3 Types Of Hybrid Events

Take an onsite event, use technology to enhance, expand and evolve it, and what you get is a hybrid event.

Hybrid events are not a new concept to the industry. However, due to the pandemic creating a major shift in how we socialize and communicate, hybrid events are ready to shine.

More than ever we are comfortable in the digital space and utilizing the internet to connect - from replacing onsite work meetings with online Zoom calls, to curating virtual moments to reach meaningful connections. As a society we now ‘understand’ virtual events, and so the time has never been better for onsite and virtual experiences to come together and form hybrids.

3 Types Of Hybrid Events

Here are 3 ways to structure a hybrid production and produce a hybrid event

1. Hybrid Broadcast

A Hybrid Broadcast model is when virtual and/or onsite presenters broadcast content to virtual and/or onsite attendees. Broadcasting is used to overcome boundaries of location, so talent can contribute no matter where they are, and audiences can tune in from all over the country or world.

This hybrid model is ideal for taking an onsite production and making it accessible to as many people as possible. Typically this may look like an event with in-person attendees that is live streamed to a virtual audience as well.

The biggest consideration with this Hybrid Broadcast model is that essentially two distinct experiences are happening for your onsite audience and for your virtual audience. In many ways, the one event is split into two productions; the onsite team (aka. A Happily Experiential Team) and the virtual team (aka. A Happily Broadcast Team). These teams must work in harmony, but each is curating a defined event experience.

2. Hybrid Hub and Spoke

A Hybrid Hub and Spoke model means that the event has one main location (the hub), with various other locations connected (the spokes). Typically the hub could be the main broadcasting studio, and the spokes could be smaller venues for presenters/talent, or other pockets of in-person audiences.

In this model there is no defined onsite and virtual audience, as all attendees are sort of both, as each onsite audience interacts virtually with another onsite audience.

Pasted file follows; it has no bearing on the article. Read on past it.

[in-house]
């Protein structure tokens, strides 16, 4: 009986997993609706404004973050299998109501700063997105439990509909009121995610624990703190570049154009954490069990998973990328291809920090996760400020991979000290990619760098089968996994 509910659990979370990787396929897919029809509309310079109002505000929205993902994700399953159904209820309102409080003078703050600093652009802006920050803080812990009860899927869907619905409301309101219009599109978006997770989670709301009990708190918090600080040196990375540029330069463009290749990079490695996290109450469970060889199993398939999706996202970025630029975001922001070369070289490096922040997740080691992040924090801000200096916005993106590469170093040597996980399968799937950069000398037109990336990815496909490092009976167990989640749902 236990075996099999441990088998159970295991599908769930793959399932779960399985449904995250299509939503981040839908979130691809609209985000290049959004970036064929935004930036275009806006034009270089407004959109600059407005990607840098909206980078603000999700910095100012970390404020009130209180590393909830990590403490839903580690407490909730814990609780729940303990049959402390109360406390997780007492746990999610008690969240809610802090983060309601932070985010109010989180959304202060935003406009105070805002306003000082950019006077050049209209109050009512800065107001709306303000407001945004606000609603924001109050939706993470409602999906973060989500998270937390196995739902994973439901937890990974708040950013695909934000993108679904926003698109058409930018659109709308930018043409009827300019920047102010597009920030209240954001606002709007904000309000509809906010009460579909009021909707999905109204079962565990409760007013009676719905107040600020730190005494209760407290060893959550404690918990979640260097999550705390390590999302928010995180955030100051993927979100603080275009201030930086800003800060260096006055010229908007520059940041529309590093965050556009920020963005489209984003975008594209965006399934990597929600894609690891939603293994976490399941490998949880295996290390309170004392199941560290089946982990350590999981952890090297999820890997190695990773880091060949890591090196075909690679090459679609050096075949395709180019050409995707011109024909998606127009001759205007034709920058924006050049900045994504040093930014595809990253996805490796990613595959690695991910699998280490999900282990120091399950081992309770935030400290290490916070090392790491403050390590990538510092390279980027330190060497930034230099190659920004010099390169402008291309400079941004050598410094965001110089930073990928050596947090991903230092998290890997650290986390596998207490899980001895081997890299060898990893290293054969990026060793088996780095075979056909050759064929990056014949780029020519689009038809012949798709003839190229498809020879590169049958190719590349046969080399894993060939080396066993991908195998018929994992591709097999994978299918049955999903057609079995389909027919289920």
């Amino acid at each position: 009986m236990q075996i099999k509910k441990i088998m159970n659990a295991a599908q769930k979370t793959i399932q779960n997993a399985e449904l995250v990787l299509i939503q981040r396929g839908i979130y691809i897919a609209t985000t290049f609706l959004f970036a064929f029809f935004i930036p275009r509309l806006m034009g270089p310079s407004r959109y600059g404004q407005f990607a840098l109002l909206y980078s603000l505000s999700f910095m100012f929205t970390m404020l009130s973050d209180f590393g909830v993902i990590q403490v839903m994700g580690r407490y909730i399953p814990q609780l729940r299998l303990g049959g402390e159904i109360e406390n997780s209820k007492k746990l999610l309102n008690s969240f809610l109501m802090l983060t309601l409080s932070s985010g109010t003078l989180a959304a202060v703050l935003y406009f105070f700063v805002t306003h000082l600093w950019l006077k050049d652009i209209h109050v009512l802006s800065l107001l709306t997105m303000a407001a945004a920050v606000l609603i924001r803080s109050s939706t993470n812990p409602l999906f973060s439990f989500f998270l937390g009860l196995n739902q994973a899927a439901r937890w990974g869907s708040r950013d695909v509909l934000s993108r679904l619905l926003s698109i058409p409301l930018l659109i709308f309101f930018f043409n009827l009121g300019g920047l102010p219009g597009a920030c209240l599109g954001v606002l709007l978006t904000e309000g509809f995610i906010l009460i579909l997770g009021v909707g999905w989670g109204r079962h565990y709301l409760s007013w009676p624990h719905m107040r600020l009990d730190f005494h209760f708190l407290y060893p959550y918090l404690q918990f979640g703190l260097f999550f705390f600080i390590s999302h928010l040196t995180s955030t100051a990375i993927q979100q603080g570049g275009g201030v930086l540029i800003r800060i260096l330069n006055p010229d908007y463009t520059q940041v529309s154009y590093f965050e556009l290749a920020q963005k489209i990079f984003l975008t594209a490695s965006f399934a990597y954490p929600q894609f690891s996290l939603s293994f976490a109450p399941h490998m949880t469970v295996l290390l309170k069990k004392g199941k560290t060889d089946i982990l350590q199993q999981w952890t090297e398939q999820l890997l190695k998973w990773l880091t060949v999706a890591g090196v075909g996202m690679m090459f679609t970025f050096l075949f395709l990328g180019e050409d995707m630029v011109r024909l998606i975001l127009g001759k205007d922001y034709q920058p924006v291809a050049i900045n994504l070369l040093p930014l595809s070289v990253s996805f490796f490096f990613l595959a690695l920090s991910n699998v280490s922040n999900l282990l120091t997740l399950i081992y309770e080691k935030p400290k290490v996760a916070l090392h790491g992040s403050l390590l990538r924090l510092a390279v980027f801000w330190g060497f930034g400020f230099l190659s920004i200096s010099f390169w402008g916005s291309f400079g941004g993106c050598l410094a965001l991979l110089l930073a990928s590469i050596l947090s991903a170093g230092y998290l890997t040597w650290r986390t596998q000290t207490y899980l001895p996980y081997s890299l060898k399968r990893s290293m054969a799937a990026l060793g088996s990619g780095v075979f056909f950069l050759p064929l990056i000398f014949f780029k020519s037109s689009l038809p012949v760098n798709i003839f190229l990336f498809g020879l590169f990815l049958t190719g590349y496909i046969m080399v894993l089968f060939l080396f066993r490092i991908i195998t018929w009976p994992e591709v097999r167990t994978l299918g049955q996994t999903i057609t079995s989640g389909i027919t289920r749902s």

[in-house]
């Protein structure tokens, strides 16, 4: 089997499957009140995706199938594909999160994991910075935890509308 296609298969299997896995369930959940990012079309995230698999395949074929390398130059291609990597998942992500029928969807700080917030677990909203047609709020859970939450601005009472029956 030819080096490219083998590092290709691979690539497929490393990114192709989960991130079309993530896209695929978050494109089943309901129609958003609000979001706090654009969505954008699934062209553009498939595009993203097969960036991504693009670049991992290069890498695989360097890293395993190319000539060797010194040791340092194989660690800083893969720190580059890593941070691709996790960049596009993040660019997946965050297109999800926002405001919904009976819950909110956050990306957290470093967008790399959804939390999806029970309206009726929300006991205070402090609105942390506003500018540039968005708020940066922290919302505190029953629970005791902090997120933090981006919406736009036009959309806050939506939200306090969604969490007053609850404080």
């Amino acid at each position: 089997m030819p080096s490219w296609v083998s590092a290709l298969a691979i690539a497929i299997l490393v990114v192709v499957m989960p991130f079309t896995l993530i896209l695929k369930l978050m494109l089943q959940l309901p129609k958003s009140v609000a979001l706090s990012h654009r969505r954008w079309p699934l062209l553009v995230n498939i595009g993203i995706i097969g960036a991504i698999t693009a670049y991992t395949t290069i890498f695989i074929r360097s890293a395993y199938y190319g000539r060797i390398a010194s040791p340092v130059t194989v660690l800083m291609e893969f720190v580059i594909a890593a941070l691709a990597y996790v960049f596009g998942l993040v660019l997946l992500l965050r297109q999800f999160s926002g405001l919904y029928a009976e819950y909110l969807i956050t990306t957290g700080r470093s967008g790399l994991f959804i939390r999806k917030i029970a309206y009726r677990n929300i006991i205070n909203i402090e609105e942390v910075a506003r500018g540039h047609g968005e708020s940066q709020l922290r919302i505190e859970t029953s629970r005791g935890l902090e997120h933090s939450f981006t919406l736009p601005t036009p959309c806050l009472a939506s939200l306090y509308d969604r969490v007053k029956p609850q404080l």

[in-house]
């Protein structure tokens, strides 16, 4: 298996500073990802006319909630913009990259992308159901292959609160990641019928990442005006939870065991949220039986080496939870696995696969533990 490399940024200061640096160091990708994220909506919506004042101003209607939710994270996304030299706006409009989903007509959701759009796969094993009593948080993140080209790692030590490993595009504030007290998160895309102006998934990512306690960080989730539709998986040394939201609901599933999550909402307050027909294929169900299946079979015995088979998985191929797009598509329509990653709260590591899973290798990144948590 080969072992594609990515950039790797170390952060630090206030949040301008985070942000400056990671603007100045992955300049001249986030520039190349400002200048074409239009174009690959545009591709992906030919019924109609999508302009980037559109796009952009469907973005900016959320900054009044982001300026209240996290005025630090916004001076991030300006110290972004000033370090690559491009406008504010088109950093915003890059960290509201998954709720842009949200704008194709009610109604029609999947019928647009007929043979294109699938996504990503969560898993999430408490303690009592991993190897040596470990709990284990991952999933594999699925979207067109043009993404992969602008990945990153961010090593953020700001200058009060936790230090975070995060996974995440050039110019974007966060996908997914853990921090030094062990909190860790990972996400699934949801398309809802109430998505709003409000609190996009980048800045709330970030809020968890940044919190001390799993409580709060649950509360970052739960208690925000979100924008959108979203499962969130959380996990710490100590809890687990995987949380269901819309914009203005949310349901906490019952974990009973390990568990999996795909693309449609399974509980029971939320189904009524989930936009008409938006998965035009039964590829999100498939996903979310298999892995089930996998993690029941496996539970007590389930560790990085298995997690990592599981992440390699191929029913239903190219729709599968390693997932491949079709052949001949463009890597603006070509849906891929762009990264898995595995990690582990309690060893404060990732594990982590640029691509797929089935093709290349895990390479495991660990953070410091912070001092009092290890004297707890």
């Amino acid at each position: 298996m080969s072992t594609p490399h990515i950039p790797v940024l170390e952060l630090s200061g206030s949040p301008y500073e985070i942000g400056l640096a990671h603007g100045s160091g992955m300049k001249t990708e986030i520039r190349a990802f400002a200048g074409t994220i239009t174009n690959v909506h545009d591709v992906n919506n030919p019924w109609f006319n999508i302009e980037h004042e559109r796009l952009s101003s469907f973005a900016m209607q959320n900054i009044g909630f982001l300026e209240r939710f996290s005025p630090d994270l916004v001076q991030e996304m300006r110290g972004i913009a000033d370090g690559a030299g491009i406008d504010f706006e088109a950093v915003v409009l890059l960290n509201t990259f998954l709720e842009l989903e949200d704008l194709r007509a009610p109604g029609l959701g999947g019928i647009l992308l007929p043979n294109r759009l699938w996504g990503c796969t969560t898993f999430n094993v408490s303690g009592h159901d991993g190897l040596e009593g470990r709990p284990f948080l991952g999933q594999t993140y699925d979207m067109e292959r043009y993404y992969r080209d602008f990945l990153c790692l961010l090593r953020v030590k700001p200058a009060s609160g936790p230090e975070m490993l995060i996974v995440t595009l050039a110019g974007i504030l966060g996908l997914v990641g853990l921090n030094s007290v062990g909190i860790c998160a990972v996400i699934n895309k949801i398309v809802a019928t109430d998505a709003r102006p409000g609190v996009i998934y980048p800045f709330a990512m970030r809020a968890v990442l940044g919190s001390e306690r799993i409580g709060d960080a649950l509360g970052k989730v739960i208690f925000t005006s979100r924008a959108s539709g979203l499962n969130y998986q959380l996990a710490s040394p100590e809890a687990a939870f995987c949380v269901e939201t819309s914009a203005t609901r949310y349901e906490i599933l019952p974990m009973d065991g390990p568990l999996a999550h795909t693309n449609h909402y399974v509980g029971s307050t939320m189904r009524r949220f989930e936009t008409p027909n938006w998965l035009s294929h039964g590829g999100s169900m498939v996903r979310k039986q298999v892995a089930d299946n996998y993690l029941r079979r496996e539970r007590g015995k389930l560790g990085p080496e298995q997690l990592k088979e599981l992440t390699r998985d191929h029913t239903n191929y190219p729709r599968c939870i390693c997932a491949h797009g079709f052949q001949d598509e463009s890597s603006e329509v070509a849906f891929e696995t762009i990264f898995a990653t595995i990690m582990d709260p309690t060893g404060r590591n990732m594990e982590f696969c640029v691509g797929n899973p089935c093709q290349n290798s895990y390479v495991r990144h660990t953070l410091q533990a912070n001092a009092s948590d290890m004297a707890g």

This hybrid production model is ideal for connecting localized factions of the same community, or bringing together various offices of the same company. It is an effective way to connect communities across long distances via the digital space, and still provide a physical event experience for attendees.

As we all move in favor of sustainable and eco-friendly events this Hybrid Hub and Spoke model can be an ideal way to radically reduce air travel when thinking about a major event or summit.

3. Hybrid Immersive

A Hybrid Immersive model is where both virtual and onsite presenters and attendees interact in the same space. This model intentionally designs interaction and engagement between the onsite and virtual attendees, and the presence of the online audience is purposely curated more heavily at the physical venue of the event.

Hybrid Immersive is more advanced and more costly than a Hybrid Broadcast model. You need to essentially build an interactive gaming platform in order to create space for connectivity and communication to occur with ease. As well as bring in more hardware onsite to embody the virtual audience.

This hybrid model is really a hybrid experience, rather than a hybrid ‘event’. Unlike the Hybrid Broadcast model where each audience type is experiencing the event in a different way, Hybrid Immersive seeks to make that divide between the onsite and virtual attendee as small as possible. With technology in this space rapidly advancing and the Metaverse continuing to be developed, this hybrid model presents the future of events.